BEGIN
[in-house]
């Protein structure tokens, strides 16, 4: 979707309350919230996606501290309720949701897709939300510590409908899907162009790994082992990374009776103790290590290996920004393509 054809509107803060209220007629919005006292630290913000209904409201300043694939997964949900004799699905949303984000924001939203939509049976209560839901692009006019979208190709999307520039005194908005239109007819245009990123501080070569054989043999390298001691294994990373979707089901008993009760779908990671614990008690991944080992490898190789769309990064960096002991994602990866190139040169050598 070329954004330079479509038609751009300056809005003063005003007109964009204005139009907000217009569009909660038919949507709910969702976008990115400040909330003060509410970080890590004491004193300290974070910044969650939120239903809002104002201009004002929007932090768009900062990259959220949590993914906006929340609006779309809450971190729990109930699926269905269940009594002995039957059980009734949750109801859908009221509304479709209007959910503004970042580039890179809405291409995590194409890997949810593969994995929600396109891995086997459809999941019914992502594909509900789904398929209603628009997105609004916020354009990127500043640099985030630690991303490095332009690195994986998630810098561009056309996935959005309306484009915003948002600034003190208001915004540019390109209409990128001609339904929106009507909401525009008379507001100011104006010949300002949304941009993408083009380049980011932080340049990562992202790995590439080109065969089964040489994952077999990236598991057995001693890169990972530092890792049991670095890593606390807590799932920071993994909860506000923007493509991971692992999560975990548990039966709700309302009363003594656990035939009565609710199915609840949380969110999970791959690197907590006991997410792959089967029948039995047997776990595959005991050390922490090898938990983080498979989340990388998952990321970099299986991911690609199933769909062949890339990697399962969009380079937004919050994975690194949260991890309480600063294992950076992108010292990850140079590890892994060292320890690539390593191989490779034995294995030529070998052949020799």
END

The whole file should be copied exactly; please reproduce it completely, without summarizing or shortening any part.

[in-house]
């Protein structure tokens, strides 16, 4: 979707309350919230996606501290309720949701897709939300510590409908899907162009790994082992990374009776103790290590290996920004393509 054809509107803060209220007629919005006292630290913000209904409201300043694939997964949900004799699905949303984000924001939203939509049976209560839901692009006019979208190709999307520039005194908005239109007819245009990123501080070569054989043999390298001691294994990373979707089901008993009760779908990671614990008690991944080992490898190789769309990064960096002991994602990866190139040169050598 070329954004330079479509038609751009300056809005003063005003007109964009204005139009907000217009569009909660038919949507709910969702976008990115400040909330003060509410970080890590004491004193300290974070910044969650939120239903809002104002201009004002929007932090768009900062990259959220949590993914906006929340609006779309809450971190729990109930699926269905269940009594002995039957059980009734949750109801859908009221509304479709209007959910503004970042580039890179809405291409995590194409890997949810593969994995929600396109891995086997459809999941019914992502594909509900789904398929209603628009997105609004916020354009990127500043640099985030630690991303490095332009690195994986998630810098561009056309996935959005309306484009915003948002600034003190208001915004540019390109209409990128001609339904929106009507909401525009008379507001100011104006010949300002949304941009993408083009380049980011932080340049990562992202790995590439080109065969089964040489994952077999990236598991057995001693890169990972530092890792049991670095890593606390807590799932920071993994909860506000923007493509991971692992999560975990548990039966709700309302009363003594656990035939009565609710199915609840949380969110999970791959690197907590006991997410792959089967029948039995047997776990595959005991050390922490090898938990983080498979989340990388998952990321970099299986991911690609199933769909062949890339990697399962969009380079937004919050994975690194949260991890309480600063294992950076992108010292990850140079590890892994060292320890690539390593191989490779034995294995030529070998052949020799």